A Tennessee legislative committee on Wednesday recommended the state increase mental health services and some punitive measures at the state's Department of Children Services-run juvenile detention centers - in addition to calling for a unified courts system to help judges better share juvenile case information across jurisdictions.
Advocates have warned the juvenile justice system is rife with issues, especially as DCS struggles to correct course in the face of systemic understaffing and case management problems. In 2022, a scathing report on the Wilder Youth Development Center in West Tennessee found widespread abuses and violations of state and federal law.
DCS woes:Tennessee DCS staff, kids 'traumatized' by ongoing placement issues, new commissioner says
Committee co-chair Rep. Mary Littleton, R-Dickson, said Wednesday there are no full-time mental health professionals at the state's youth development centers, which are currently at their maximum capacity. The state needs to add at least 200 new beds, Littleton said, with the committee recommending a new facility be built at the current Wilder site.
The committee's recommendations include:
Sharing juvenile records among judges in different jurisdictions, as Tennessee courts do not have a consolidated case system
Funding additional prevention grants in Middle Tennessee, which would include after-school care, mental health treatment and other programs to divert youth away from the juvenile justice system
Treating escapes from youth development centers as adult crimes for juveniles 16 and older
Lowering the age a teenager could be designated as "incorrigible" from 18 to 17, a designation that allows DCS to petition a juvenile be transferred to the adult Department of Corrections
Providing 24/7 mental health services at DCS youth development centers
Establishing a "step-down" housing pilot that would allow teens in higher security youth facilities to move down to a more "home-like" setting when deemed appropriate
Increasing DCS salaries, which DCS has already requested through Gov. Bill Lee's the upcoming budget
Sen. Page Walley, R-Bolivar, said Wednesday the ad hoc committee sought to recommend changes that were "redemptive and restorative" while also prioritizing "accountability."
"I think you're going to see some fairly remarkable investments of resources into this agency that very much needs it," said Walley, a former DCS commissioner. "The work we do here with children and families, with this agency in particular, is the toughest job in state government."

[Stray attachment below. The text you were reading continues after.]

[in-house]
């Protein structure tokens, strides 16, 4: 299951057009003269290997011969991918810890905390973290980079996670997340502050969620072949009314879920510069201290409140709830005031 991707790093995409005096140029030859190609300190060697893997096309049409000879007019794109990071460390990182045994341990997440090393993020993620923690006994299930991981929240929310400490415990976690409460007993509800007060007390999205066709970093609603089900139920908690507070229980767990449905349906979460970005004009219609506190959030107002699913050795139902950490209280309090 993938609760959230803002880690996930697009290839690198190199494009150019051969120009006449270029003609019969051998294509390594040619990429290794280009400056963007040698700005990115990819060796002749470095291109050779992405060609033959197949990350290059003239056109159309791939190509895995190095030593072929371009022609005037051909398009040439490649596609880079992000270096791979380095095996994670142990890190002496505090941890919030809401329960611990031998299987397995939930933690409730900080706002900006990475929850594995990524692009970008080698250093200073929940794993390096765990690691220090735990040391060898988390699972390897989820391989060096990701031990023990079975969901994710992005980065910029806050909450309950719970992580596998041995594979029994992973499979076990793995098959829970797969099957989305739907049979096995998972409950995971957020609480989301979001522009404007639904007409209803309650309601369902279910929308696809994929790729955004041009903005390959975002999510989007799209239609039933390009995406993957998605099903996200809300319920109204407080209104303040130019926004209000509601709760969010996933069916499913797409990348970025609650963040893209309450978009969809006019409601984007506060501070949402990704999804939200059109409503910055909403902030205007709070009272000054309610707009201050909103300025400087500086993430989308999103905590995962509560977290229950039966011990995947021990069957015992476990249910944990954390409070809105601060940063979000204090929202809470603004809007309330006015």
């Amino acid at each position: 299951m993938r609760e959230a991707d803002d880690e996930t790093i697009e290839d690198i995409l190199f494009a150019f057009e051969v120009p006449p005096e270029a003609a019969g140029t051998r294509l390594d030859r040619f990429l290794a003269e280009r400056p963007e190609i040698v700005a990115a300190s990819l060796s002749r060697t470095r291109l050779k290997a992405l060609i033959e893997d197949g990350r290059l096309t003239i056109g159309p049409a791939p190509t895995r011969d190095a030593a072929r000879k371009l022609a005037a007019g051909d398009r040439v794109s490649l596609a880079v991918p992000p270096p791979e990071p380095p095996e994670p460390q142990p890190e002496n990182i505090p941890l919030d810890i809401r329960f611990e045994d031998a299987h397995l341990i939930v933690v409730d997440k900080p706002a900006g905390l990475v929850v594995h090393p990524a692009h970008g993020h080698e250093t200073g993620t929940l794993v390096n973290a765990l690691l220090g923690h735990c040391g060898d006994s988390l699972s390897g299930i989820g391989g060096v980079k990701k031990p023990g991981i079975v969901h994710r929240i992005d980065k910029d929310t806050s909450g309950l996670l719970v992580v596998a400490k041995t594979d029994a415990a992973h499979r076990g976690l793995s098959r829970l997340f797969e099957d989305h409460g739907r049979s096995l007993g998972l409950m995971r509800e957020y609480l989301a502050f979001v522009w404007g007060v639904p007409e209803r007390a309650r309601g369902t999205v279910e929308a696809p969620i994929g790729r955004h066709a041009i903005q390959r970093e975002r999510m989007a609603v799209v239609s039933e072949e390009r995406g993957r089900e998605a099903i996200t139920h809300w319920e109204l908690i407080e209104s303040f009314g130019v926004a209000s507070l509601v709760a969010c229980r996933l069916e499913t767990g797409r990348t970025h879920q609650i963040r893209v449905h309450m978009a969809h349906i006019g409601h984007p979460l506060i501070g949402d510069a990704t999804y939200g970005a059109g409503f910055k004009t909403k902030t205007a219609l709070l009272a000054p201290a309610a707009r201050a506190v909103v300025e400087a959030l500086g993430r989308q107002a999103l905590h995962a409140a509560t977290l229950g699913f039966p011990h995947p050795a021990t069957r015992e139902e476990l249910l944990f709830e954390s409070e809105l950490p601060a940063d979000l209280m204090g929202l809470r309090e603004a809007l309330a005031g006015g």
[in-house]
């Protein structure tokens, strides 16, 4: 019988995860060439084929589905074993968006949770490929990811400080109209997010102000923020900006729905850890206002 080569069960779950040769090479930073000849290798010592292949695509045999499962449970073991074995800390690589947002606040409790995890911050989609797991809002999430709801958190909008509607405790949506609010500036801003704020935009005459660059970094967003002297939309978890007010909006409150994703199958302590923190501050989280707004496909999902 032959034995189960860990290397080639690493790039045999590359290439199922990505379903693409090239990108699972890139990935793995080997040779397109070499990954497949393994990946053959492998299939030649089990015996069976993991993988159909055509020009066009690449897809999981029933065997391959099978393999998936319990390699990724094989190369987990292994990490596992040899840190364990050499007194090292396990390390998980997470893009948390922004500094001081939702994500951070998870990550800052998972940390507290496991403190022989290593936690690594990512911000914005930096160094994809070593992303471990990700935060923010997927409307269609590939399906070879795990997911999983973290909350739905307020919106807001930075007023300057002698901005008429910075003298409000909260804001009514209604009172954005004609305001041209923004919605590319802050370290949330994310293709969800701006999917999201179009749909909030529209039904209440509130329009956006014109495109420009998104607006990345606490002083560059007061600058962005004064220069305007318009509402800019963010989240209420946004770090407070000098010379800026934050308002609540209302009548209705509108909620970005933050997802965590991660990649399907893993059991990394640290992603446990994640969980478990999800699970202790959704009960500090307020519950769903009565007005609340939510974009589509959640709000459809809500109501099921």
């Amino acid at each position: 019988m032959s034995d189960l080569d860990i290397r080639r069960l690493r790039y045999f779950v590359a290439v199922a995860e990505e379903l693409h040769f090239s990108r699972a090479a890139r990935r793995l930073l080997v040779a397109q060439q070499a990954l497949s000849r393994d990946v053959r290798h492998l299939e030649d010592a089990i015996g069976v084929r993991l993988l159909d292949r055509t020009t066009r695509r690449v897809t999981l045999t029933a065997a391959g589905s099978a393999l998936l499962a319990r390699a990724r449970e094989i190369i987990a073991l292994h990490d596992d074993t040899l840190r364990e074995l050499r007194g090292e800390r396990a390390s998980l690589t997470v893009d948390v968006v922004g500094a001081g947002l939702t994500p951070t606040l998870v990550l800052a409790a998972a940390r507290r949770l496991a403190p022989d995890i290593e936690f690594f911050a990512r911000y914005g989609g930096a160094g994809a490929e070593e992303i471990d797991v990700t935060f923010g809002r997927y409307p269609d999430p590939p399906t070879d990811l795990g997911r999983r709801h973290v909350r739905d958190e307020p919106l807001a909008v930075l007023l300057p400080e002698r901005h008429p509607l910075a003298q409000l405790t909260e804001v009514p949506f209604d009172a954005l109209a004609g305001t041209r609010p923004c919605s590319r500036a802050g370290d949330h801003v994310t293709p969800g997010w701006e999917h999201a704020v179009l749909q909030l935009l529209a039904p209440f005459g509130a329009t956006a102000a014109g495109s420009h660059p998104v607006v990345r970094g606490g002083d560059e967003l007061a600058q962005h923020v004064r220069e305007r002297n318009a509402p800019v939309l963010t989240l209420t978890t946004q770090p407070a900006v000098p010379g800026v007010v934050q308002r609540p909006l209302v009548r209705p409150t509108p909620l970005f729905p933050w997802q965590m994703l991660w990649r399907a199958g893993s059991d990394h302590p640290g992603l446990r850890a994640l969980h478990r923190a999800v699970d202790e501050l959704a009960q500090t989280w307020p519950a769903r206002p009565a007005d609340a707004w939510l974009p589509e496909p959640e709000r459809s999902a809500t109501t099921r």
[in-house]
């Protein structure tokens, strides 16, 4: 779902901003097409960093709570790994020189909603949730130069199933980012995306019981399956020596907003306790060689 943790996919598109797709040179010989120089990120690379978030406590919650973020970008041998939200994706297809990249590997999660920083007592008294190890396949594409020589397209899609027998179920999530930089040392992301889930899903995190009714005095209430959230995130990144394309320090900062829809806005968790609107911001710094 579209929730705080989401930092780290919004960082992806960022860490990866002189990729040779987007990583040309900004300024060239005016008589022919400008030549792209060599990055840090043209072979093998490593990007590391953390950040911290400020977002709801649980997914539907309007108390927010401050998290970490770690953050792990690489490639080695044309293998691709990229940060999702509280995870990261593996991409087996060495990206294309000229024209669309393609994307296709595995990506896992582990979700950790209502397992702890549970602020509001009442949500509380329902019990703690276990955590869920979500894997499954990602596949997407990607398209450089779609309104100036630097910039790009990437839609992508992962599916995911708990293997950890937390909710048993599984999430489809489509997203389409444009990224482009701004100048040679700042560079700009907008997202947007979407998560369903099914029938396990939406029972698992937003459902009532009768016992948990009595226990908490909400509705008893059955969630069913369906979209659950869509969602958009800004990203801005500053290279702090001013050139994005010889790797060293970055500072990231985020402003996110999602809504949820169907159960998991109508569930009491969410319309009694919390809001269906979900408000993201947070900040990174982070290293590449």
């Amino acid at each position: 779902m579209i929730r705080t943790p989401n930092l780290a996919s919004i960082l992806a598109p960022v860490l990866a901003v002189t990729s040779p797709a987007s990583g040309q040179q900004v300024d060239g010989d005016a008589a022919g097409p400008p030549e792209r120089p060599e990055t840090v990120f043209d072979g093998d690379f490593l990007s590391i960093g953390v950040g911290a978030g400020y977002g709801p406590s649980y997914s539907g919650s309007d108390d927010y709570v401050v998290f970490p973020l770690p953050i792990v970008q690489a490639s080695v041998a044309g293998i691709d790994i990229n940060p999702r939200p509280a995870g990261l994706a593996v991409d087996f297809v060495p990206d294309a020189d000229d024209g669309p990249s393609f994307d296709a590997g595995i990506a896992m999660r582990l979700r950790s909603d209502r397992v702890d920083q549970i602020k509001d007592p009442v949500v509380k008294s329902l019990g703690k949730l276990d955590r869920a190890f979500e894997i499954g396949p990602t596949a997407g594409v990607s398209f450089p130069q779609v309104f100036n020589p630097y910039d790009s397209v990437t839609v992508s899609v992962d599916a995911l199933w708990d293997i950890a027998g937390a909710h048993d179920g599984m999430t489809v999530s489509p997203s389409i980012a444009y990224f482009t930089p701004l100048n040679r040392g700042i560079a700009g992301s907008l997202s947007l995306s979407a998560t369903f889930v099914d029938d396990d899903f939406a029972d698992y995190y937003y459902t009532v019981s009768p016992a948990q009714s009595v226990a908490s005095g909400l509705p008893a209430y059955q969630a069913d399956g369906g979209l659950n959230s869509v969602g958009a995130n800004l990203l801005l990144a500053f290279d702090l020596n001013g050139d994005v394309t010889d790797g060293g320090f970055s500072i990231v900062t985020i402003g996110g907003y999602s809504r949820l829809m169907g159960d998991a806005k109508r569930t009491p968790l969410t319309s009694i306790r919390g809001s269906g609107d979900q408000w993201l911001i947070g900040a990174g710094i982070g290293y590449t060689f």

Lawmakers expected to debate criminal justice, sentencing bills
Criminal justice and sentencing legislation are expected to play a major role in the 113th Tennessee General Assembly this year, particularly as some high-level Republicans say they want stricter sentencing guidelines for young adults convicted of serious crimes.
House Speaker Cameron Sexton, R-Crossville, confirmed this week legislation is being considered that would require prosecutors to charge juveniles as adults in certain cases. State law currently states teenagers over the age of 14 may be charged as adults in some violent crimes, but Sexton said Tuesday legislation would change it to a requirement.
Sexton and Lt. Gov. Randy McNally, R-Oak Ridge, convened another ad hoc committee last summer to probe criminal sentencing and supervision issues in Tennessee in the wake of two high-profile violent crimes in Memphis.
Sentencing panel:Lawmakers create committee to review prison sentences, as Lee calls for state to be 'smart on crime'
Meanwhile, Rep. Mark White, R-Memphis, filed a bill proposing "blended" sentences for teenagers convicted of certain crimes, potentially splitting the distance between some traditional "tough-on-crime" stances and criminal justice reform advocates.
Rather than automatically accelerate a teenager to adult criminal court, HB 430 would allow a teenager to remain under juvenile court jurisdiction but also be subject to serving adult probation from ages 18 to 25, subject to court review.
Reach Melissa Brown at email@example.com.
This article originally appeared on Nashville Tennessean: Tennessee lawmakers make juvenile justice reform recommendations